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How did the Pursuit of Toughness work out for the Oilers?

The Oilers got tougher, and got worse.

The shocking thing about this photo is that Mike Brown seems to know where the puck is.
The shocking thing about this photo is that Mike Brown seems to know where the puck is.
Perry Nelson

The sports writers paid to write about the Oilers absolutely love "tough" players. It seems that one of the eleven prominent Oilers' MSM media hacks write about team toughness or "functional toughness" each week. They celebrate signings of bad players and cheer for players who get punched in the face and nothing else. Steve Tambellini yammered about functional toughness more than once and spent considerable time and effort to bring in Mike Brown, Mark Fistric, Ben Eager, Darcy Hordichuk to add the exalted attribute.

How did getting tougher work out for the Oilers? Travis Yost investigated:

Each team's twelve most-regularly deployed forwards are sorted by even-strength time on ice. Data was culled for each individual at even-strength using Corsi, a proxy for possession-time and scoring chance differential. The number was then adjusted for zone-starts, and then dropped into a weighted tier of most-commonly used forwards. It was then (a) compared to the team's even-strength zone-adjusted Corsi to identify potential outliers; and (b) compared to other team's similar tier.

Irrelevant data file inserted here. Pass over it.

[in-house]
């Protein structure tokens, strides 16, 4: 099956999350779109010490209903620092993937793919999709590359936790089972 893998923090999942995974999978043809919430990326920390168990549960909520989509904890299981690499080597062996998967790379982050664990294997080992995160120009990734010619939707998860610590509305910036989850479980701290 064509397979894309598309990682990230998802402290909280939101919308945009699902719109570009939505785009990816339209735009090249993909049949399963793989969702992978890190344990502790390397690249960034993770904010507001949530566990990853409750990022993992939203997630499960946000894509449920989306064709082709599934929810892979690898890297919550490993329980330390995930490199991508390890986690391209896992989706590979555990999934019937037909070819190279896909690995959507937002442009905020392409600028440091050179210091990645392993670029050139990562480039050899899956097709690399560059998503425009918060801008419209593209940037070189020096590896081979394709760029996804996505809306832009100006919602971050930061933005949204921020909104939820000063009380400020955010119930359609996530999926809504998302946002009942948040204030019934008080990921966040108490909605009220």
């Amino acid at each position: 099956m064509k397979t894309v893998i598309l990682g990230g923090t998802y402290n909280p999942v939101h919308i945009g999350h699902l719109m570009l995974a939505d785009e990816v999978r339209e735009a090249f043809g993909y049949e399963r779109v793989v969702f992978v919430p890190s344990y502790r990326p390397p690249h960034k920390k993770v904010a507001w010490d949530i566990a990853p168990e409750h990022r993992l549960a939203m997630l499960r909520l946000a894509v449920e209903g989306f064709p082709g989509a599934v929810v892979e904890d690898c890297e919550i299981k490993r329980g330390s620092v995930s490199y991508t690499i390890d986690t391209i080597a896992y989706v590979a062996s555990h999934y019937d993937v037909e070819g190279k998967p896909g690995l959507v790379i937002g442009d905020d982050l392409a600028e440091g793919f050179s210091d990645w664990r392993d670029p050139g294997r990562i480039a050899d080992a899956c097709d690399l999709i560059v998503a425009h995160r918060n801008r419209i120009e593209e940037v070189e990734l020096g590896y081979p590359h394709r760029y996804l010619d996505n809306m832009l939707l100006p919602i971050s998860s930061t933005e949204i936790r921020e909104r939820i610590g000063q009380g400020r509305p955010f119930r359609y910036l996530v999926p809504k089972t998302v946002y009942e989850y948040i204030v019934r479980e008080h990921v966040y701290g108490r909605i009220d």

Awhile ago, I wrote this:

The hardest minutes in hockey occur when a player isn't holding the puck -- chasing and defending exact a far greater toll compared to minutes spent possessing the puck and pushing the play. The difficulty of playing defense against world-class athletes underscores the importance of possession. No matter what the narrative might say, games aren't controlled, aren't won and lost, through intimidation or fear.

Nothing has changed.

Patrice Bergeron is tough to play against. Mikhail Grabovski is tough to play against. Jamie Benn is tough to play against. Oilers' fans should be reading about good players and how difficult it is to play against them. Instead, the sports writers in Edmonton delude fans by making them think that NHL players are afraid of men who can't take the puck away from them and can't do anything with it if they have it.